Does there come a time in life when one ought to know about birds? Like, should I know what a yellow warbler is? And what would I have to know in order to know? How to recognize its call? How to recognize it from fifty yards off? A hundred?
At what age do people who know about birds begin to learn about them? Cross over into fully knowing about them? Forty? Fifty? If I know nothing about birds now, but I’m no longer a kid, what kind of life phase am I in? Early adulthood? Pre-middle age?
Would it be better to know about birds or classical music? Or wine? Or architecture? When Los Angeles magazine publishes a spread about the two hundred architectural styles extant in Los Angeles, should I feel grateful that their content is so shamelessly designed to teach me something? Or am I allowed to wonder why this magazine is so certain I know nothing about where I live, when New York magazine is free to assume its readers know enough about New York already?
Am I allowed to wonder why Los Angeles magazine has such a low opinion of me even though they’re right, because I have no idea what the names of any of our architectural styles are, except for Arts and Crafts, because one time my dad took me to the Gamble House in Pasadena? How many New Yorkers can name the architectural styles in their city? Five hundred? Ten times that? More? Say 1% of New Yorkers know their architectural styles, but only .06% of Los Angelenos do. Is that really where we draw the line? Is that the difference between a city that knows itself and a city that doesn’t? Is that the difference between a magazine that tells stories with implicit faith that its city is understood and a magazine that has none of said faith and instead spends all its energy trying to tell me where I live? Is it likely that Los Angeles magazine is going to run a spread on birds soon? If so, would that be a good place to start my education?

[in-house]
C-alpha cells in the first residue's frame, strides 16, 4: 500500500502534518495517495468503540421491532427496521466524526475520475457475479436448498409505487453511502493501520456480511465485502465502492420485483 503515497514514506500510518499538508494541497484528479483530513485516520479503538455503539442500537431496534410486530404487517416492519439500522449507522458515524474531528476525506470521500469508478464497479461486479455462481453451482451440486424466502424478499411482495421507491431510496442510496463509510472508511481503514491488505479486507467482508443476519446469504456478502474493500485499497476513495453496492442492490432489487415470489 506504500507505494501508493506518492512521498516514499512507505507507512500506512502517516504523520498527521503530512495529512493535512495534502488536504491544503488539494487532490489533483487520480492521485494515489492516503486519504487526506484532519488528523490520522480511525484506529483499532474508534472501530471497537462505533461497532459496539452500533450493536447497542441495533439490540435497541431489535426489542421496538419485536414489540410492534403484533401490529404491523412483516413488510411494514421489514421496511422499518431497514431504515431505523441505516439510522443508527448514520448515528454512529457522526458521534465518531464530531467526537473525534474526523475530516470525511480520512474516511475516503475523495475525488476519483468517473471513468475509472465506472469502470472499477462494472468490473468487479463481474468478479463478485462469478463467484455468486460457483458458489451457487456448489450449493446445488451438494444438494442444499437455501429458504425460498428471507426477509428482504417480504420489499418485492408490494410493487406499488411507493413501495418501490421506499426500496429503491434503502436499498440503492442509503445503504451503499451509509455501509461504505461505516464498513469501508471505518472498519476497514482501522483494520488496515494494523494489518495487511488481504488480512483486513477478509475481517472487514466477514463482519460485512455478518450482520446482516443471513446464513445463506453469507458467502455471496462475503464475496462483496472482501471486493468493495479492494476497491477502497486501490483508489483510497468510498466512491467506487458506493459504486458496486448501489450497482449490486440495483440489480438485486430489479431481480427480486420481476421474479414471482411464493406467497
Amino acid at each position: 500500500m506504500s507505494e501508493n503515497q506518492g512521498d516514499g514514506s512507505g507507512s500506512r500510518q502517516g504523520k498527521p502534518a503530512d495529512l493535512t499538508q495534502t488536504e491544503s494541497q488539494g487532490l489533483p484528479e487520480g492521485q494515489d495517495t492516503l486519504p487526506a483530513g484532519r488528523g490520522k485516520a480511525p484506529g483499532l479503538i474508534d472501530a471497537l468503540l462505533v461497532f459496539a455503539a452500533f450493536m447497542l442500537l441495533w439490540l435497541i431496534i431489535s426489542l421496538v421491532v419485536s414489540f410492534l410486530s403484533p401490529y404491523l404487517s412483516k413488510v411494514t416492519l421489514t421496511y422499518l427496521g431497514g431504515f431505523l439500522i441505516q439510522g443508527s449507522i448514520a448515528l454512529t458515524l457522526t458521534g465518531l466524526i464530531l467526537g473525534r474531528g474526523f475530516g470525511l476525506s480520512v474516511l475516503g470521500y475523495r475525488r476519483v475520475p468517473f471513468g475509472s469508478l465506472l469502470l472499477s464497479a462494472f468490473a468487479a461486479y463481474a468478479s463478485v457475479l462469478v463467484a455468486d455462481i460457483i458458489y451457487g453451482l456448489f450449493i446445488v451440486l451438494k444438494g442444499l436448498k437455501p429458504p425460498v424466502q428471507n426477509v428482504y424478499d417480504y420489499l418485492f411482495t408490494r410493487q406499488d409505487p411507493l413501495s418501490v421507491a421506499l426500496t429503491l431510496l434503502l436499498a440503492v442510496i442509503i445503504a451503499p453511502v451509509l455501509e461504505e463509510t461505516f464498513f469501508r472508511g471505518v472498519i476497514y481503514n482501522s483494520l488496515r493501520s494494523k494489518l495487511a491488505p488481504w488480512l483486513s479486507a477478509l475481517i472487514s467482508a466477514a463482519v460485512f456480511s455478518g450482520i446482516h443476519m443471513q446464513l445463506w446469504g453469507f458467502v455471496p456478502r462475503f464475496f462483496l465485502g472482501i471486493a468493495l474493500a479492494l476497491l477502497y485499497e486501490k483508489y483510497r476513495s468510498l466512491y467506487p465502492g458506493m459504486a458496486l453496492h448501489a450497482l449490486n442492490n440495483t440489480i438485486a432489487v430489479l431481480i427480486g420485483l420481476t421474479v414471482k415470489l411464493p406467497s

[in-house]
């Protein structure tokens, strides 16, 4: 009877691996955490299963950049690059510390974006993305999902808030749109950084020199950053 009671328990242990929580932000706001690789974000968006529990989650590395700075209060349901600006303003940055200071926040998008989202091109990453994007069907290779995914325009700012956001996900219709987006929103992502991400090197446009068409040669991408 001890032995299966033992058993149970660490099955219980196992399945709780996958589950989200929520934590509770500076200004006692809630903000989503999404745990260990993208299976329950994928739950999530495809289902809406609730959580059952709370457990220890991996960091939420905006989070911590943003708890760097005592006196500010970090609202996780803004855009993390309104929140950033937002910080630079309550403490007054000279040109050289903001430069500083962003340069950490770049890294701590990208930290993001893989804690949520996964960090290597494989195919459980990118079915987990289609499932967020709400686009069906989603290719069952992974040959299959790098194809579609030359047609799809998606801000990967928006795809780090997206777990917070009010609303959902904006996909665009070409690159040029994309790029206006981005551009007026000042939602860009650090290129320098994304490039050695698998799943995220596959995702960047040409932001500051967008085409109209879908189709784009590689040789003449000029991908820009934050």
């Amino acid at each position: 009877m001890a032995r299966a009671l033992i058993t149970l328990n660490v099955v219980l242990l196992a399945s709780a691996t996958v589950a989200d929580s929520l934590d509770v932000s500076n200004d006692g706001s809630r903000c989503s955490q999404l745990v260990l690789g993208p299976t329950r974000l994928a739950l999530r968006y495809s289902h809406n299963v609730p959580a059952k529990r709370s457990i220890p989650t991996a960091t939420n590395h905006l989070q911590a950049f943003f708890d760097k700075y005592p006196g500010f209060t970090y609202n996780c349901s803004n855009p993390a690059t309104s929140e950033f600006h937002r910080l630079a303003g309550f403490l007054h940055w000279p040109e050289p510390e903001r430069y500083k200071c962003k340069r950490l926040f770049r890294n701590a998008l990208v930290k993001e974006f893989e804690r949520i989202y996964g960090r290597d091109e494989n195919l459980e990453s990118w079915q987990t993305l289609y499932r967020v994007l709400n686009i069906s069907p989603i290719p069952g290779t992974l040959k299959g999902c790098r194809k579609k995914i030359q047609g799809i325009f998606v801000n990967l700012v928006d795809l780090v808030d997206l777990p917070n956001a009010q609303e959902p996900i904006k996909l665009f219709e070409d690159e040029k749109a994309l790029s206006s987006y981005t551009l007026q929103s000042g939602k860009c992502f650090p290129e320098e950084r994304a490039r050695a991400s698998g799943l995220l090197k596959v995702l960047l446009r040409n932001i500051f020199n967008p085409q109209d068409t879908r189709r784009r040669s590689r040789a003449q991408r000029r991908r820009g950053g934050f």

Tom Dibblee is Trop’s editor. His fiction has appeared in Glimmer Train and his nonfiction has appeared in Pacific Standard, the Los Angeles Review of Books, and the Point. He lives in Los Angeles.